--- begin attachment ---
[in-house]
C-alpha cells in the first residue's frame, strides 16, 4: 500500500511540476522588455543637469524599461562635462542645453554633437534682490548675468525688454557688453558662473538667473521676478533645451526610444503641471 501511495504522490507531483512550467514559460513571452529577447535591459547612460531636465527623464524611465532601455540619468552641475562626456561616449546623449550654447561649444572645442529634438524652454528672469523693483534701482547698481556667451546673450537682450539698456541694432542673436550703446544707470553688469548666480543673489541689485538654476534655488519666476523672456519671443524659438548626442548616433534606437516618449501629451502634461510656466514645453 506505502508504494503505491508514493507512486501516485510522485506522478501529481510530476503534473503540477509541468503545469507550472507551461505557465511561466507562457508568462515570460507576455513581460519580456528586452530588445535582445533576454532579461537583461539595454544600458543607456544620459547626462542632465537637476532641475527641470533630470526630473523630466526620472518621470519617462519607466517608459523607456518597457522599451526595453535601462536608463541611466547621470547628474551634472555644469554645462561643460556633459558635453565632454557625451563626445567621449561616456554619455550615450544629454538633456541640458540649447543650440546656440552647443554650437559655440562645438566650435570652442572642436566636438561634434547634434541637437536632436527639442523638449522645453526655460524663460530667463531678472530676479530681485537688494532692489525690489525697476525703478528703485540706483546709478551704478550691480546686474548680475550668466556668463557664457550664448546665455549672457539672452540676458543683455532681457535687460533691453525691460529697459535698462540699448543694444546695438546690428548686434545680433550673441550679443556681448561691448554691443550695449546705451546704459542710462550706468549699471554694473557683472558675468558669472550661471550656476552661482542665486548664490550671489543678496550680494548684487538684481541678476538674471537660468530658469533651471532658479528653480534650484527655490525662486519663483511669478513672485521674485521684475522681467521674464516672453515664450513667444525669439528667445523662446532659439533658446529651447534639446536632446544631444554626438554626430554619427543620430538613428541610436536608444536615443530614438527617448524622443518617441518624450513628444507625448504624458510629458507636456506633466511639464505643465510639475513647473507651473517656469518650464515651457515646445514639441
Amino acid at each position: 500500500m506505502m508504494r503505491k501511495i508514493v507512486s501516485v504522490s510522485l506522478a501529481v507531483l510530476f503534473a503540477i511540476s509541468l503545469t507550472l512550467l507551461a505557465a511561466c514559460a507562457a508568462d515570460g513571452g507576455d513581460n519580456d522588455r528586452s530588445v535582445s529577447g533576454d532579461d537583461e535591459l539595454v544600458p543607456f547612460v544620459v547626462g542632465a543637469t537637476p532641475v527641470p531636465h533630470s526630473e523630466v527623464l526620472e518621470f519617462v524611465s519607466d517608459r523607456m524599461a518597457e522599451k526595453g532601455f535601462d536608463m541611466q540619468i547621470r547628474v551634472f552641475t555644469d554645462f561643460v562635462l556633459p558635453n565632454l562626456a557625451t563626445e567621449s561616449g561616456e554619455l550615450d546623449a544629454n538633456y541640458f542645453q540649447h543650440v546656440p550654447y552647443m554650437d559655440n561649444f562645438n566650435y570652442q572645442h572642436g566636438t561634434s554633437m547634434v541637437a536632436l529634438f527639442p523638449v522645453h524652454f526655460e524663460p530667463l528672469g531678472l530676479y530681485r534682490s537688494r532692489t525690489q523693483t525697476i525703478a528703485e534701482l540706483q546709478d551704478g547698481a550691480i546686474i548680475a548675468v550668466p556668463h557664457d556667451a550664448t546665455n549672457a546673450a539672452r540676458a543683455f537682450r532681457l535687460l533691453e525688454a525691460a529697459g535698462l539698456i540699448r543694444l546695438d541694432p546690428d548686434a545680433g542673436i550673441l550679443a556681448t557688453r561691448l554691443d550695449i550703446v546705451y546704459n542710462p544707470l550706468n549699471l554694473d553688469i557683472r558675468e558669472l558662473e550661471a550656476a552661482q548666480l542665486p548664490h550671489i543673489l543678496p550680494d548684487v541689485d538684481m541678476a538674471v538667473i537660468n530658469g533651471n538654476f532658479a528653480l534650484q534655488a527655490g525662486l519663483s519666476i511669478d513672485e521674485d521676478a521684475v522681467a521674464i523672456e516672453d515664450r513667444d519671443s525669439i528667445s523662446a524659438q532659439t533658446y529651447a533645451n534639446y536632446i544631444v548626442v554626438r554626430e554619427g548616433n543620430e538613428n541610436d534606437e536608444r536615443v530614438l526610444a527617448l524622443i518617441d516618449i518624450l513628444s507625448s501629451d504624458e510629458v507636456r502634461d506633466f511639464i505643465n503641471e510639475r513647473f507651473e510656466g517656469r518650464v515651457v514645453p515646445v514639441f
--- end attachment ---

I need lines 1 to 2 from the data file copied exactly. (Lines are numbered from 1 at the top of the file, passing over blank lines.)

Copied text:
[in-house]
C-alpha cells in the first residue's frame, strides 16, 4: 500500500511540476522588455543637469524599461562635462542645453554633437534682490548675468525688454557688453558662473538667473521676478533645451526610444503641471 501511495504522490507531483512550467514559460513571452529577447535591459547612460531636465527623464524611465532601455540619468552641475562626456561616449546623449550654447561649444572645442529634438524652454528672469523693483534701482547698481556667451546673450537682450539698456541694432542673436550703446544707470553688469548666480543673489541689485538654476534655488519666476523672456519671443524659438548626442548616433534606437516618449501629451502634461510656466514645453 506505502508504494503505491508514493507512486501516485510522485506522478501529481510530476503534473503540477509541468503545469507550472507551461505557465511561466507562457508568462515570460507576455513581460519580456528586452530588445535582445533576454532579461537583461539595454544600458543607456544620459547626462542632465537637476532641475527641470533630470526630473523630466526620472518621470519617462519607466517608459523607456518597457522599451526595453535601462536608463541611466547621470547628474551634472555644469554645462561643460556633459558635453565632454557625451563626445567621449561616456554619455550615450544629454538633456541640458540649447543650440546656440552647443554650437559655440562645438566650435570652442572642436566636438561634434547634434541637437536632436527639442523638449522645453526655460524663460530667463531678472530676479530681485537688494532692489525690489525697476525703478528703485540706483546709478551704478550691480546686474548680475550668466556668463557664457550664448546665455549672457539672452540676458543683455532681457535687460533691453525691460529697459535698462540699448543694444546695438546690428548686434545680433550673441550679443556681448561691448554691443550695449546705451546704459542710462550706468549699471554694473557683472558675468558669472550661471550656476552661482542665486548664490550671489543678496550680494548684487538684481541678476538674471537660468530658469533651471532658479528653480534650484527655490525662486519663483511669478513672485521674485521684475522681467521674464516672453515664450513667444525669439528667445523662446532659439533658446529651447534639446536632446544631444554626438554626430554619427543620430538613428541610436536608444536615443530614438527617448524622443518617441518624450513628444507625448504624458510629458507636456506633466511639464505643465510639475513647473507651473517656469518650464515651457515646445514639441